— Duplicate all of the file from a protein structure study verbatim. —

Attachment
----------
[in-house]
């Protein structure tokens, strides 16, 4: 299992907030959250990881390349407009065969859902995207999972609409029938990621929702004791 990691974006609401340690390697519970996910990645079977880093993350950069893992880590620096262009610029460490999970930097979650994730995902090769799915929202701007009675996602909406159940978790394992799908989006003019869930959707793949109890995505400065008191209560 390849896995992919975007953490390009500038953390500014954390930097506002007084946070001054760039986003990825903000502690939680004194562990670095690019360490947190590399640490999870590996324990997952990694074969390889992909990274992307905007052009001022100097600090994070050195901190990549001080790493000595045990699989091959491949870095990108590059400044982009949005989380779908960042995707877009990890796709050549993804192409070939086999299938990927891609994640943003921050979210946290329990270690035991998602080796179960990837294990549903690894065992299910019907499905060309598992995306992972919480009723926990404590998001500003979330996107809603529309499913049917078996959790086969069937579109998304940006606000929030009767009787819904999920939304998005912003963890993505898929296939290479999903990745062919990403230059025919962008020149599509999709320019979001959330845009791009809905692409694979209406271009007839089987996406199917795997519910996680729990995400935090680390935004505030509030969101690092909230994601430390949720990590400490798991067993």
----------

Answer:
[in-house]
């Protein structure tokens, strides 16, 4: 299992907030959250990881390349407009065969859902995207999972609409029938990621929702004791 990691974006609401340690390697519970996910990645079977880093993350950069893992880590620096262009610029460490999970930097979650994730995902090769799915929202701007009675996602909406159940978790394992799908989006003019869930959707793949109890995505400065008191209560 390849896995992919975007953490390009500038953390500014954390930097506002007084946070001054760039986003990825903000502690939680004194562990670095690019360490947190590399640490999870590996324990997952990694074969390889992909990274992307905007052009001022100097600090994070050195901190990549001080790493000595045990699989091959491949870095990108590059400044982009949005989380779908960042995707877009990890796709050549993804192409070939086999299938990927891609994640943003921050979210946290329990270690035991998602080796179960990837294990549903690894065992299910019907499905060309598992995306992972919480009723926990404590998001500003979330996107809603529309499913049917078996959790086969069937579109998304940006606000929030009767009787819904999920939304998005912003963890993505898929296939290479999903990745062919990403230059025919962008020149599509999709320019979001959330845009791009809905692409694979209406271009007839089987996406199917795997519910996680729990995400935090680390935004505030509030969101690092909230994601430390949720990590400490798991067993």